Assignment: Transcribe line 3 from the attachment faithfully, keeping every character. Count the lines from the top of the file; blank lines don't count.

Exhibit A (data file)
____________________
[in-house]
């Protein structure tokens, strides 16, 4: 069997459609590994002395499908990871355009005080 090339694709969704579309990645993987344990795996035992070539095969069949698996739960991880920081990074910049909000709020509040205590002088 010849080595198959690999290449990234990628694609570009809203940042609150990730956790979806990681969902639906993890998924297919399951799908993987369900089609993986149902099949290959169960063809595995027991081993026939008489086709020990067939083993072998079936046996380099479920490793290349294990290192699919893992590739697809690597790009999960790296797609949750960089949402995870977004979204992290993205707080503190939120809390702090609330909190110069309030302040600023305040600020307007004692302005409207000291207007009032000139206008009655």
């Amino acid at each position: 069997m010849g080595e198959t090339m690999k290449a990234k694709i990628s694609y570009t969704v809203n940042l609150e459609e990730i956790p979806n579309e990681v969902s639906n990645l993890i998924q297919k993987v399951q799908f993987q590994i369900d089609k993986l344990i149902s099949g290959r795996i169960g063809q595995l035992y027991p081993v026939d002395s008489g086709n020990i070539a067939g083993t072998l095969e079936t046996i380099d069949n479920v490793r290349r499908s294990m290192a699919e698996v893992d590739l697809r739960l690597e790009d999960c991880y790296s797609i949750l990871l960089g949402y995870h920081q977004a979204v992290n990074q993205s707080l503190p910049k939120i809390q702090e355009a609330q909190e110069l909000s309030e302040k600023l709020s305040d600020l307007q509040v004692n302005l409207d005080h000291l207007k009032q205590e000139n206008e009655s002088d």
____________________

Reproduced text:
């Amino acid at each position: 069997m010849g080595e198959t090339m690999k290449a990234k694709i990628s694609y570009t969704v809203n940042l609150e459609e990730i956790p979806n579309e990681v969902s639906n990645l993890i998924q297919k993987v399951q799908f993987q590994i369900d089609k993986l344990i149902s099949g290959r795996i169960g063809q595995l035992y027991p081993v026939d002395s008489g086709n020990i070539a067939g083993t072998l095969e079936t046996i380099d069949n479920v490793r290349r499908s294990m290192a699919e698996v893992d590739l697809r739960l690597e790009d999960c991880y790296s797609i949750l990871l960089g949402y995870h920081q977004a979204v992290n990074q993205s707080l503190p910049k939120i809390q702090e355009a609330q909190e110069l909000s309030e302040k600023l709020s305040d600020l307007q509040v004692n302005l409207d005080h000291l207007k009032q205590e000139n206008e009655s002088d």